+fight, alone, like a guerrilla in the mountains?</dt>
+<p>I was alone already.  The community I've been part of had already
+split up in a rather hostile fashion.  So I was most definitely alone no
+matter what I was going to do.</p>
+<p>But the other thing was that the revulsion of my mind to the idea of
+using and developing proprietary software meant that that was even
+worse.  I had no alternative that would lead to a life I wouldn't be
+ashamed of and disgusted with.</p> </dd>
+<dt>What were your major influences in your upbringing and education
+would you credit for influencing your belief system?</dt>
+<p>I don't know.  I guess the ideas of free software were
+formulated from the community around me at MIT, because we practiced
+free software, and they were doing that before I joined them.</p>
+<p>What was different for me was that whereas the others liked doing
+free software, but they were willing to do nonfree software when that
+was somehow more convenient or satisfied other goals such as to make the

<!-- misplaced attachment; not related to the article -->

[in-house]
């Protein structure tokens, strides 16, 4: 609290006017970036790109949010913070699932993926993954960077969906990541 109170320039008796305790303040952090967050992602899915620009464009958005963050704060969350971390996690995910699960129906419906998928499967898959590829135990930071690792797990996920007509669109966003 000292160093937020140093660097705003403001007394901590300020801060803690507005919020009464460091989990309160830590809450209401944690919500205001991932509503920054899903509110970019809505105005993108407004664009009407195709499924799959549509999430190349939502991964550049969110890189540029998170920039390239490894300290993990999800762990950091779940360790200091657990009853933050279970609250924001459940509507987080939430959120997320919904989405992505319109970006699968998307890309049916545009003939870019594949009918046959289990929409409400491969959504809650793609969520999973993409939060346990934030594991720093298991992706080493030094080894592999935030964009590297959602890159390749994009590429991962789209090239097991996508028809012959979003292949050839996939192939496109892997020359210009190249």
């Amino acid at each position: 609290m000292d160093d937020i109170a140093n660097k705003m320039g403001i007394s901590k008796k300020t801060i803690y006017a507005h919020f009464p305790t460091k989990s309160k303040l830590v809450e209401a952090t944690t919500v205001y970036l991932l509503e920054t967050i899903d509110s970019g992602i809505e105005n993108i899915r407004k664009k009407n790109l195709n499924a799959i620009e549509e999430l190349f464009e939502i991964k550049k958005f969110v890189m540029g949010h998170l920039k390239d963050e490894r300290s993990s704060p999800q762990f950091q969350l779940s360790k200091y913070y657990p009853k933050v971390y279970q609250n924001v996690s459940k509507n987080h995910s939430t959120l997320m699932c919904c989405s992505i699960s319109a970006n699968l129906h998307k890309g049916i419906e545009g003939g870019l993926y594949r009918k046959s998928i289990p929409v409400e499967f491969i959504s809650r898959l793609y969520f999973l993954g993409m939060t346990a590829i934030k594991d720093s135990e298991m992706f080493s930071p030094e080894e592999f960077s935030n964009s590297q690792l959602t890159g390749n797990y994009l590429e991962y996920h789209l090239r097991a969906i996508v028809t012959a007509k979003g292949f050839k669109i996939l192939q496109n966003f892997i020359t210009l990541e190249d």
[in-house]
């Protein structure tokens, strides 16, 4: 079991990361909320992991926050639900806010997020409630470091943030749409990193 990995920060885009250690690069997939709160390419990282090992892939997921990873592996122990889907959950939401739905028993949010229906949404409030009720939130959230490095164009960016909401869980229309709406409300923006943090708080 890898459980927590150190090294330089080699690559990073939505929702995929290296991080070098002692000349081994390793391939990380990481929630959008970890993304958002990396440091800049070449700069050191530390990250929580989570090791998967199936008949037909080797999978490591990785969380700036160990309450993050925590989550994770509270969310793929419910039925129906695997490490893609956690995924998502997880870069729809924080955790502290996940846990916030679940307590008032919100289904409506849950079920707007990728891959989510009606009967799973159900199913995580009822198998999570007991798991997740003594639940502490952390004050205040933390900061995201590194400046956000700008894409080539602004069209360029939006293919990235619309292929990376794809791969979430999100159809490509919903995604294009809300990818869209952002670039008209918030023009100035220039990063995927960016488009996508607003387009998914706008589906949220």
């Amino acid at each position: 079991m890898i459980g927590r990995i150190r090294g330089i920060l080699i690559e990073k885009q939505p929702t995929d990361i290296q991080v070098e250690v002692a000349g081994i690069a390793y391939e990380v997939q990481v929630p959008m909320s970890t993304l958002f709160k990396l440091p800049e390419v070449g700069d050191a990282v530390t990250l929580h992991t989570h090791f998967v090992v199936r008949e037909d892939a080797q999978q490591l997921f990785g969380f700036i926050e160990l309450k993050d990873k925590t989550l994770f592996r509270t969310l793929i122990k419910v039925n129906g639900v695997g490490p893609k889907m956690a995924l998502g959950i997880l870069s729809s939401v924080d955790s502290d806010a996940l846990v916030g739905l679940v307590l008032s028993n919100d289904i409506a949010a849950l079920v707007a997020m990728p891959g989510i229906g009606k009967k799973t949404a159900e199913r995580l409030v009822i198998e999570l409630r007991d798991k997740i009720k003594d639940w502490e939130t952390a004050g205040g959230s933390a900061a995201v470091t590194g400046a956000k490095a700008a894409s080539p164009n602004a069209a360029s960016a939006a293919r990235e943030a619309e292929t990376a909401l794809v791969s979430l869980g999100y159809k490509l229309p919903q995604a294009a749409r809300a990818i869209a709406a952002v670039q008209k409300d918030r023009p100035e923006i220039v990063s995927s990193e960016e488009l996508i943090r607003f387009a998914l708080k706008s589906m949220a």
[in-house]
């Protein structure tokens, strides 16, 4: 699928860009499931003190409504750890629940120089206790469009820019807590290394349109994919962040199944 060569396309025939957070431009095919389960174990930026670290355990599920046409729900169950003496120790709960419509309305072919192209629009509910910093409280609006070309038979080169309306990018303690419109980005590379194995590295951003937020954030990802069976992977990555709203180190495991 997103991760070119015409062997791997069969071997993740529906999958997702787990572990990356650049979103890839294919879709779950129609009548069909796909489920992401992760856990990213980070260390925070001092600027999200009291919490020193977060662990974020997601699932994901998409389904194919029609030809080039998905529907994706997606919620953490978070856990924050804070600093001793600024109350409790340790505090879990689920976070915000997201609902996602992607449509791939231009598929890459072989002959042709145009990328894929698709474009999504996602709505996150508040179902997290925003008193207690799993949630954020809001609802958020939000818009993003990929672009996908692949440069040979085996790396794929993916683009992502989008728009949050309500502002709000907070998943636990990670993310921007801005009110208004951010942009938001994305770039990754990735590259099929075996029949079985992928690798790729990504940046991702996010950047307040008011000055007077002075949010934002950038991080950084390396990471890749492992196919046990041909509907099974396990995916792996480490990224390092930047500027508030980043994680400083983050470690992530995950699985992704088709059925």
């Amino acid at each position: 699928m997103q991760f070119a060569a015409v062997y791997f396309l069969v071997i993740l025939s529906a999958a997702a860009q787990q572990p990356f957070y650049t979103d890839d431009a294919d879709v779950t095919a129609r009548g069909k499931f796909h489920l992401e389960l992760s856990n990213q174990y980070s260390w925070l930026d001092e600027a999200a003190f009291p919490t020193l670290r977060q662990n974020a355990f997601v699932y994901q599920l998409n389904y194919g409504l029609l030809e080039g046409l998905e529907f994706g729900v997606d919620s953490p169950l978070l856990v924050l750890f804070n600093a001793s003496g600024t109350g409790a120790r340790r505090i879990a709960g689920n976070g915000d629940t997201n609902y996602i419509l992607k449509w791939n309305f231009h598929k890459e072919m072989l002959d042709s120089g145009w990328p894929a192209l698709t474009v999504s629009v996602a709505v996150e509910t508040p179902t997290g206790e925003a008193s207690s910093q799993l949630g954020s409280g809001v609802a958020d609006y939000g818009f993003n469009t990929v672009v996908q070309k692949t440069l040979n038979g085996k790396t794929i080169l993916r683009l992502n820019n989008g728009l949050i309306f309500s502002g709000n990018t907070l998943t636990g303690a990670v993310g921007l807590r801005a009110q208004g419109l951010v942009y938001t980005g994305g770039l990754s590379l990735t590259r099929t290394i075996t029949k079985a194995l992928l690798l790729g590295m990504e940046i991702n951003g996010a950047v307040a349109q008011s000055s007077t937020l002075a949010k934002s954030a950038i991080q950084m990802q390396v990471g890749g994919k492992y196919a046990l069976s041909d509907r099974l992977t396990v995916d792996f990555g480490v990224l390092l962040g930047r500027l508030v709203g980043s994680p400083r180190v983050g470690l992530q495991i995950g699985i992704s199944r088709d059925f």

+software successful or whatever.</p>
+<p>For me that was the thing that made it good rather than bad, and it
+was useless to throw that away.  But it took years for me to formulate
+those ideas, something like ten years.  In the mid-70's, even late 70's,
+I still hadn't reached the conclusion that nonfree software was simply
+<dt>You've described yourself as a pessimist so I won't ask you to look
+into your crystal ball&hellip;</dt>
+<p>I wouldn't see anything, anyway.  The future depends on you.  If I
+could tell you what's going to happen then it would be futile for you to
+try to change it.</p>
+<dt>So, what software projects or social movements are you excited to
+see emerging?</dt>
+<p>At the moment there isn't an existing software project that's making
+me excited, but I'm trying to convince someone to work on a particular,
+rather specialized piece of free software that is the last thing we need
+in order to make the use of ATI video accelerators possible in the Free
+<p>As for social movements, I'm very excited by the Occupy movement, by
+the opposition to austerity in Greece and Spain, and the movements
+against corporate tax-evasion, and basically I'm excited to see more
+people fighting against the domination of society by the rich few.</p>
+<p>Theodoros Papatheodorou (PhD of Computer Science) is teaching at the
+Athens School of Fine Arts (<a
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+<p>Copyright &copy; 2012 Richard Stallman, Theodoros Papatheodorou</p>
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+<!-- timestamp start -->
+$Date: 2012/06/06 14:08:04 $